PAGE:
For more than 5,000 years, Turkey’s Mount Ararat has been the reputed resting place of Noah’s Ark. At nearly 17,000 feet and usually shrouded in clouds and covered by a permanent icecap, Mount Ararat has allowed few glimpses of its peak or clues into its mysterious past. But that all may have changed on the sunny, cloudless morning of Aug. 5, 2000, when Space Imaging’s (Thornton, Colo.) IKONOS satellite captured an image of the one-mile-by-half-mile plateau. That image revealed an “anomaly” more than 400-feet long, which may be a man-made structure and thought by many to be the remnants of Noah’s Ark.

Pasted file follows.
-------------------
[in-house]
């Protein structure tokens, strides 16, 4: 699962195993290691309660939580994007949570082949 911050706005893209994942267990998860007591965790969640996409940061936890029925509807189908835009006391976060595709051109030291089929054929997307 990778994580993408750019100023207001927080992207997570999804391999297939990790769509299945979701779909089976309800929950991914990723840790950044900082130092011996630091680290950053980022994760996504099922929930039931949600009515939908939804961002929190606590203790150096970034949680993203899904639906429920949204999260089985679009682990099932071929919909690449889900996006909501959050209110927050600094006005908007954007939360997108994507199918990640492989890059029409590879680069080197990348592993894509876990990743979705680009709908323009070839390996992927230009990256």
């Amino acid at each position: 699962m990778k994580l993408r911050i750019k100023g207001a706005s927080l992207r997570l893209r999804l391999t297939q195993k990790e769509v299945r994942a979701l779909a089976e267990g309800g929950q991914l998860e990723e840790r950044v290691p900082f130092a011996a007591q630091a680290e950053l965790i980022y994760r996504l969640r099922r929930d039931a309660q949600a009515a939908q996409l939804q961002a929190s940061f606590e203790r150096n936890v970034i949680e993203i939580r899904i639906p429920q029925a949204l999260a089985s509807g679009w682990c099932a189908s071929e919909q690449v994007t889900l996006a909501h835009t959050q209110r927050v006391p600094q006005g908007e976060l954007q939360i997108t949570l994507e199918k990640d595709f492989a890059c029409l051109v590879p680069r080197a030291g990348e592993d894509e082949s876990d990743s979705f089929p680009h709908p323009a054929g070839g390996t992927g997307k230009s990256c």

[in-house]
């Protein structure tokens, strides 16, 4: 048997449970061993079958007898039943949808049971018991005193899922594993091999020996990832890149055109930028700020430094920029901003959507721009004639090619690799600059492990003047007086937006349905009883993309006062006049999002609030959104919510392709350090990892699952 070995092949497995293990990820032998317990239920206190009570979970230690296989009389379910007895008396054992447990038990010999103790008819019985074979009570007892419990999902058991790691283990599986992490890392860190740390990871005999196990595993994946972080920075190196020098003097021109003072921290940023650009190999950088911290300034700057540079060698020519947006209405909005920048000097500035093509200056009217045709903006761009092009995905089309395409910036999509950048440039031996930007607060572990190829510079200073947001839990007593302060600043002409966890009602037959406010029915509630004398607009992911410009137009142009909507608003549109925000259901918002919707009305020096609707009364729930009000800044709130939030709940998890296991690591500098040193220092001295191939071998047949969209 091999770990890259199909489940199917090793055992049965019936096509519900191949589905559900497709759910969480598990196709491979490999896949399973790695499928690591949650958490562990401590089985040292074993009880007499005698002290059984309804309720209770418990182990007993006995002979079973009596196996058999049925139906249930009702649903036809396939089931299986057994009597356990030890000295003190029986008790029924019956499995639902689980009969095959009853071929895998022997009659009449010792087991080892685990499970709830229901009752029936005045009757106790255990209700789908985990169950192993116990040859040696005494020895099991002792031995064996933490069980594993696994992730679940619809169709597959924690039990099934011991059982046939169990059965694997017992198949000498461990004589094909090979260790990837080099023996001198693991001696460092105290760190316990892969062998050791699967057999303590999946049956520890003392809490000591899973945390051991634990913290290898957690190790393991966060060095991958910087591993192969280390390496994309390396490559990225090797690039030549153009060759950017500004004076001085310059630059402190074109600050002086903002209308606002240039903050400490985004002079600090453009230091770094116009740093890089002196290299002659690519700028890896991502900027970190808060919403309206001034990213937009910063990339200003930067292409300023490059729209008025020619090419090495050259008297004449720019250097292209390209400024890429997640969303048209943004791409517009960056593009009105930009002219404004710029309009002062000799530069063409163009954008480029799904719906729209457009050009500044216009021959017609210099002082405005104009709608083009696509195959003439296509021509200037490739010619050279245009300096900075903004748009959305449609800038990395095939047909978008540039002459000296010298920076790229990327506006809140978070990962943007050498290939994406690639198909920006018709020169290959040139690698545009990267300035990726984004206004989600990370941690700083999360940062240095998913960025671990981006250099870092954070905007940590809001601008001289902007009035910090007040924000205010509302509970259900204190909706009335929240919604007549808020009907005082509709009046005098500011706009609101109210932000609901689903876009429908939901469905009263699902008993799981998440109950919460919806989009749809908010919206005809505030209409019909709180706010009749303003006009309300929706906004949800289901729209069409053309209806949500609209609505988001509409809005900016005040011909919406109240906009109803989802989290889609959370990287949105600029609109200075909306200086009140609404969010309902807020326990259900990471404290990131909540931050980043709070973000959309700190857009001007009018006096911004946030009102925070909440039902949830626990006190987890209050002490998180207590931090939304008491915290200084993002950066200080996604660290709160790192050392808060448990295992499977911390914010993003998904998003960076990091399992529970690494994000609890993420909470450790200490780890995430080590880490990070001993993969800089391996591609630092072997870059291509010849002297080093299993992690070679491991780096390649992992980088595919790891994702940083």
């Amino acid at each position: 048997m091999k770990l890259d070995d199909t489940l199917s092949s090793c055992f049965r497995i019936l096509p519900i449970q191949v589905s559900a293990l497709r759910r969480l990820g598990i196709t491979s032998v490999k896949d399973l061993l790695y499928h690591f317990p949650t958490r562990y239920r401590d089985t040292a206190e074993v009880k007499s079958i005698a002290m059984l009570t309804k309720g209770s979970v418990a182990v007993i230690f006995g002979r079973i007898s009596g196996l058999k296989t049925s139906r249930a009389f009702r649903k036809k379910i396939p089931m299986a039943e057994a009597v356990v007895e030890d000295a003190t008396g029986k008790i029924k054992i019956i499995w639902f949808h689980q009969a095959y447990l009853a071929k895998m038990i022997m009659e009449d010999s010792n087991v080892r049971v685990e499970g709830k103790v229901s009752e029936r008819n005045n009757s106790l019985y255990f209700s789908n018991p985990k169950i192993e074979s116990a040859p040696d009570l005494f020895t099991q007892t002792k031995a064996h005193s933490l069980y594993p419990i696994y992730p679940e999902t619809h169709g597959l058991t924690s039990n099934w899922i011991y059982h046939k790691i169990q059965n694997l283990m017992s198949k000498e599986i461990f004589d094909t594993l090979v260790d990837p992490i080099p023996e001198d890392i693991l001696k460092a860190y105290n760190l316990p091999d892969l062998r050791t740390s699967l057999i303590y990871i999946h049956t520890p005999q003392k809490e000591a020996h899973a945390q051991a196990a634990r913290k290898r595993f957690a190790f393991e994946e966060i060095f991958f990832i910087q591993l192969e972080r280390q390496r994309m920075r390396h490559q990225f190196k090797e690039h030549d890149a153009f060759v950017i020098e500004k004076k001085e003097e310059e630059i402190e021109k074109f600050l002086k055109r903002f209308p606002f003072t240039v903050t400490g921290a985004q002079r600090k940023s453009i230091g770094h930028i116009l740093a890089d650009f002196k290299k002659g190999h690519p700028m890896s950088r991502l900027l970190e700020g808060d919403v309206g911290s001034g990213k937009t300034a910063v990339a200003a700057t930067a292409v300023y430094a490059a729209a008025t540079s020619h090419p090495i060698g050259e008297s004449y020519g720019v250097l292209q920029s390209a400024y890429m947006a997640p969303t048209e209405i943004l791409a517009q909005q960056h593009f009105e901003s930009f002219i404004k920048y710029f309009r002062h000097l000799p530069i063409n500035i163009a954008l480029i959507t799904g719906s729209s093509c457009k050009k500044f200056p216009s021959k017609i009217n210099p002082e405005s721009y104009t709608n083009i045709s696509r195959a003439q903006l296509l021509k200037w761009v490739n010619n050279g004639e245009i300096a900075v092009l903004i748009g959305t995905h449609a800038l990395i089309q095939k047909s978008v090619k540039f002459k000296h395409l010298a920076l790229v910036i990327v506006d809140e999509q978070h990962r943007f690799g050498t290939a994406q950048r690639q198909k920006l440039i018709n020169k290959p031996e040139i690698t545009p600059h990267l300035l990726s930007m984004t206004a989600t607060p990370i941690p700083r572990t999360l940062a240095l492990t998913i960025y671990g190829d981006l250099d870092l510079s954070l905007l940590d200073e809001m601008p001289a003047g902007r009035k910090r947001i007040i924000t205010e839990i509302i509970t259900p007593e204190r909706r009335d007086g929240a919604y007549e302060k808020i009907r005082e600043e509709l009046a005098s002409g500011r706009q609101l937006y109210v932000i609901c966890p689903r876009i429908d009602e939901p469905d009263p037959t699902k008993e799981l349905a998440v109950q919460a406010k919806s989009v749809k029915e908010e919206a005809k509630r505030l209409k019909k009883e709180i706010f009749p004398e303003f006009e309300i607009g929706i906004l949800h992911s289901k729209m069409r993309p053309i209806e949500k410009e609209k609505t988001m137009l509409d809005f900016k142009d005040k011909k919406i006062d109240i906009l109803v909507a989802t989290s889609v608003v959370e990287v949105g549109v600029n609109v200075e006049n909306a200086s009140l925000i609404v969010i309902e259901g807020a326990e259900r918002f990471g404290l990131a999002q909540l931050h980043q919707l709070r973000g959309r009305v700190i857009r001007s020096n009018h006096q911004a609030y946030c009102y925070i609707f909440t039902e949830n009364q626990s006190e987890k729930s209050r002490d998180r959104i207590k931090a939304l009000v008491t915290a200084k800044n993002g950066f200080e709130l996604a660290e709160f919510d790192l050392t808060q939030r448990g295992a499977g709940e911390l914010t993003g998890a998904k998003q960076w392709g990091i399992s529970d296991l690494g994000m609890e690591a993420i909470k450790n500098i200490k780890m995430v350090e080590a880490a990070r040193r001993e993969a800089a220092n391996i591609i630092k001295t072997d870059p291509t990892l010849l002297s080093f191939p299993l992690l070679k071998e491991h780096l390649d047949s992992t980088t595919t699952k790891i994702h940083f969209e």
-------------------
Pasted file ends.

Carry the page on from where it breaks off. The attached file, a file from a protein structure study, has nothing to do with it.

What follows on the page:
Copyright © 2000 Blueline Publishing LLC. This article first appeared in Imaging Notes (2000), 23.
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Taylor, Porcher L., III. "Shedding Light on the Ararat Anomaly." Imaging Notes, 2000, 23.